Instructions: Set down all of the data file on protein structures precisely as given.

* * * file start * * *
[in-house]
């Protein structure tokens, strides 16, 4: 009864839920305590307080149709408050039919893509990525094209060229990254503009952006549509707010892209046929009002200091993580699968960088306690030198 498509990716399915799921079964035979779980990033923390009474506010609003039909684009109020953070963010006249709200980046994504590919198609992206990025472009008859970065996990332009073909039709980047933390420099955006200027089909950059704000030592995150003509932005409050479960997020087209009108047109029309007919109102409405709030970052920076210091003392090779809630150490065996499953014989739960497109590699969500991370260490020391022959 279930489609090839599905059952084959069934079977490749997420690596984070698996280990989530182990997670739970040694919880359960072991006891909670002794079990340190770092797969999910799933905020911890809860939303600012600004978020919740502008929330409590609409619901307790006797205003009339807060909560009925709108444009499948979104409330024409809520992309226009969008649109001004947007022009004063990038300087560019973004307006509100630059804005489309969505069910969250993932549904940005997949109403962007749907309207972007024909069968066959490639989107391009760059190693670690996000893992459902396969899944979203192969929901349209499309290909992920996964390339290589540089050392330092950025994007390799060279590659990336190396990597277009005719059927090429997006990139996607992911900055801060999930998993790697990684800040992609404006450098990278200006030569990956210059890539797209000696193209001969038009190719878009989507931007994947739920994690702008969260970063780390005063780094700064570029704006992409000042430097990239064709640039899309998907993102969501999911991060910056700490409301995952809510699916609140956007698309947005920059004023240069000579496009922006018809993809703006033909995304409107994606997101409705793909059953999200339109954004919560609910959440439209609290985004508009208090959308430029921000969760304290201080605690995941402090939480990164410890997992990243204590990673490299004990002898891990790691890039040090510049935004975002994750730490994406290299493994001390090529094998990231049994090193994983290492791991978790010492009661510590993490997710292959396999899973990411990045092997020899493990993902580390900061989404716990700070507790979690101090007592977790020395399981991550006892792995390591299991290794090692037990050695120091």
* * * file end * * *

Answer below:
[in-house]
């Protein structure tokens, strides 16, 4: 009864839920305590307080149709408050039919893509990525094209060229990254503009952006549509707010892209046929009002200091993580699968960088306690030198 498509990716399915799921079964035979779980990033923390009474506010609003039909684009109020953070963010006249709200980046994504590919198609992206990025472009008859970065996990332009073909039709980047933390420099955006200027089909950059704000030592995150003509932005409050479960997020087209009108047109029309007919109102409405709030970052920076210091003392090779809630150490065996499953014989739960497109590699969500991370260490020391022959 279930489609090839599905059952084959069934079977490749997420690596984070698996280990989530182990997670739970040694919880359960072991006891909670002794079990340190770092797969999910799933905020911890809860939303600012600004978020919740502008929330409590609409619901307790006797205003009339807060909560009925709108444009499948979104409330024409809520992309226009969008649109001004947007022009004063990038300087560019973004307006509100630059804005489309969505069910969250993932549904940005997949109403962007749907309207972007024909069968066959490639989107391009760059190693670690996000893992459902396969899944979203192969929901349209499309290909992920996964390339290589540089050392330092950025994007390799060279590659990336190396990597277009005719059927090429997006990139996607992911900055801060999930998993790697990684800040992609404006450098990278200006030569990956210059890539797209000696193209001969038009190719878009989507931007994947739920994690702008969260970063780390005063780094700064570029704006992409000042430097990239064709640039899309998907993102969501999911991060910056700490409301995952809510699916609140956007698309947005920059004023240069000579496009922006018809993809703006033909995304409107994606997101409705793909059953999200339109954004919560609910959440439209609290985004508009208090959308430029921000969760304290201080605690995941402090939480990164410890997992990243204590990673490299004990002898891990790691890039040090510049935004975002994750730490994406290299493994001390090529094998990231049994090193994983290492791991978790010492009661510590993490997710292959396999899973990411990045092997020899493990993902580390900061989404716990700070507790979690101090007592977790020395399981991550006892792995390591299991290794090692037990050695120091």